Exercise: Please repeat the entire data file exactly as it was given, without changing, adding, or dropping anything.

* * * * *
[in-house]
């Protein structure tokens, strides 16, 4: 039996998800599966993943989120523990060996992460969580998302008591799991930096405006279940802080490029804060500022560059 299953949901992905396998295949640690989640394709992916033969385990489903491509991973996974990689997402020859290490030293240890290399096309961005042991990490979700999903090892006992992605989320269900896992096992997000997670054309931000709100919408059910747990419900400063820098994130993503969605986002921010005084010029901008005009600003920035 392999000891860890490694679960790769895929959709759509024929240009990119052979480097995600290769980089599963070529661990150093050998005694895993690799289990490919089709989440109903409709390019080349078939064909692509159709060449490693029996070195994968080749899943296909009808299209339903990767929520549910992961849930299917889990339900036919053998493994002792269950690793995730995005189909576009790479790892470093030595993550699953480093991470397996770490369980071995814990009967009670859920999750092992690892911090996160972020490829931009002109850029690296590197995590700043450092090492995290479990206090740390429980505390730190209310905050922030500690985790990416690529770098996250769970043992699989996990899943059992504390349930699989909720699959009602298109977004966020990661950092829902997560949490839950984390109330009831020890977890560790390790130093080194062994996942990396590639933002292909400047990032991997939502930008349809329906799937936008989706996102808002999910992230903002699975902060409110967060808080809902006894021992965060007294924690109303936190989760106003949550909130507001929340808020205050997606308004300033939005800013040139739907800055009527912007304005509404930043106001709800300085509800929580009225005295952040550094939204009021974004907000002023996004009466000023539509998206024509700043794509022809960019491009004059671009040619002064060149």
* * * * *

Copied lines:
[in-house]
């Protein structure tokens, strides 16, 4: 039996998800599966993943989120523990060996992460969580998302008591799991930096405006279940802080490029804060500022560059 299953949901992905396998295949640690989640394709992916033969385990489903491509991973996974990689997402020859290490030293240890290399096309961005042991990490979700999903090892006992992605989320269900896992096992997000997670054309931000709100919408059910747990419900400063820098994130993503969605986002921010005084010029901008005009600003920035 392999000891860890490694679960790769895929959709759509024929240009990119052979480097995600290769980089599963070529661990150093050998005694895993690799289990490919089709989440109903409709390019080349078939064909692509159709060449490693029996070195994968080749899943296909009808299209339903990767929520549910992961849930299917889990339900036919053998493994002792269950690793995730995005189909576009790479790892470093030595993550699953480093991470397996770490369980071995814990009967009670859920999750092992690892911090996160972020490829931009002109850029690296590197995590700043450092090492995290479990206090740390429980505390730190209310905050922030500690985790990416690529770098996250769970043992699989996990899943059992504390349930699989909720699959009602298109977004966020990661950092829902997560949490839950984390109330009831020890977890560790390790130093080194062994996942990396590639933002292909400047990032991997939502930008349809329906799937936008989706996102808002999910992230903002699975902060409110967060808080809902006894021992965060007294924690109303936190989760106003949550909130507001929340808020205050997606308004300033939005800013040139739907800055009527912007304005509404930043106001709800300085509800929580009225005295952040550094939204009021974004907000002023996004009466000023539509998206024509700043794509022809960019491009004059671009040619002064060149």